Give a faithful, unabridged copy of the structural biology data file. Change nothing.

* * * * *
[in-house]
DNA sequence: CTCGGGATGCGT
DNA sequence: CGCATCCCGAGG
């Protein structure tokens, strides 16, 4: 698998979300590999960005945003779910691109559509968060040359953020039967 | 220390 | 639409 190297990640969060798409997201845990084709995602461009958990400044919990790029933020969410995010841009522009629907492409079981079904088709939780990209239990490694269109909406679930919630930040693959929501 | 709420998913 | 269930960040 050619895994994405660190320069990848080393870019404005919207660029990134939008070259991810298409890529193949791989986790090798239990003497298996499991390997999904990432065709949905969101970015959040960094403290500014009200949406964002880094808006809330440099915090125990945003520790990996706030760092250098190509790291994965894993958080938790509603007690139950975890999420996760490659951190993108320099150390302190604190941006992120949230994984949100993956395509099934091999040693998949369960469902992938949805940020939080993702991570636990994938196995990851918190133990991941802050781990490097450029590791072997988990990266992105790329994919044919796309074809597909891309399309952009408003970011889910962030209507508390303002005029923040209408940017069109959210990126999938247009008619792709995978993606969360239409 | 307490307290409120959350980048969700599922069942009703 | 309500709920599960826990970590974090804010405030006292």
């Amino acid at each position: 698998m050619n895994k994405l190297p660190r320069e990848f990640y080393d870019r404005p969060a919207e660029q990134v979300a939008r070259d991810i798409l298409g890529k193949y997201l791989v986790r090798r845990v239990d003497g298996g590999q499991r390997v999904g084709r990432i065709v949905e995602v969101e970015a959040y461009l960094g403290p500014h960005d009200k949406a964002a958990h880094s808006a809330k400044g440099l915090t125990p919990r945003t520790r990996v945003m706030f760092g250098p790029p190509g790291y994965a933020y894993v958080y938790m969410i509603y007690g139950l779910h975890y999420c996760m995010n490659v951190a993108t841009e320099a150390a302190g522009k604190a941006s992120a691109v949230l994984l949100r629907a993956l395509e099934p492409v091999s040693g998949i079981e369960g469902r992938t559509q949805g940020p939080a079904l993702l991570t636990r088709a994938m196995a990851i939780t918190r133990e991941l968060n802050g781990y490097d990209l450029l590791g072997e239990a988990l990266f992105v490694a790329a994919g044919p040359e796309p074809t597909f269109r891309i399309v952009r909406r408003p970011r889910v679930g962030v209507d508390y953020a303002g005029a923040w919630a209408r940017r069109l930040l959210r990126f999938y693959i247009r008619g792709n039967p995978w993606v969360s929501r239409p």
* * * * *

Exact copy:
[in-house]
DNA sequence: CTCGGGATGCGT
DNA sequence: CGCATCCCGAGG
């Protein structure tokens, strides 16, 4: 698998979300590999960005945003779910691109559509968060040359953020039967 | 220390 | 639409 190297990640969060798409997201845990084709995602461009958990400044919990790029933020969410995010841009522009629907492409079981079904088709939780990209239990490694269109909406679930919630930040693959929501 | 709420998913 | 269930960040 050619895994994405660190320069990848080393870019404005919207660029990134939008070259991810298409890529193949791989986790090798239990003497298996499991390997999904990432065709949905969101970015959040960094403290500014009200949406964002880094808006809330440099915090125990945003520790990996706030760092250098190509790291994965894993958080938790509603007690139950975890999420996760490659951190993108320099150390302190604190941006992120949230994984949100993956395509099934091999040693998949369960469902992938949805940020939080993702991570636990994938196995990851918190133990991941802050781990490097450029590791072997988990990266992105790329994919044919796309074809597909891309399309952009408003970011889910962030209507508390303002005029923040209408940017069109959210990126999938247009008619792709995978993606969360239409 | 307490307290409120959350980048969700599922069942009703 | 309500709920599960826990970590974090804010405030006292």
């Amino acid at each position: 698998m050619n895994k994405l190297p660190r320069e990848f990640y080393d870019r404005p969060a919207e660029q990134v979300a939008r070259d991810i798409l298409g890529k193949y997201l791989v986790r090798r845990v239990d003497g298996g590999q499991r390997v999904g084709r990432i065709v949905e995602v969101e970015a959040y461009l960094g403290p500014h960005d009200k949406a964002a958990h880094s808006a809330k400044g440099l915090t125990p919990r945003t520790r990996v945003m706030f760092g250098p790029p190509g790291y994965a933020y894993v958080y938790m969410i509603y007690g139950l779910h975890y999420c996760m995010n490659v951190a993108t841009e320099a150390a302190g522009k604190a941006s992120a691109v949230l994984l949100r629907a993956l395509e099934p492409v091999s040693g998949i079981e369960g469902r992938t559509q949805g940020p939080a079904l993702l991570t636990r088709a994938m196995a990851i939780t918190r133990e991941l968060n802050g781990y490097d990209l450029l590791g072997e239990a988990l990266f992105v490694a790329a994919g044919p040359e796309p074809t597909f269109r891309i399309v952009r909406r408003p970011r889910v679930g962030v209507d508390y953020a303002g005029a923040w919630a209408r940017r069109l930040l959210r990126f999938y693959i247009r008619g792709n039967p995978w993606v969360s929501r239409p």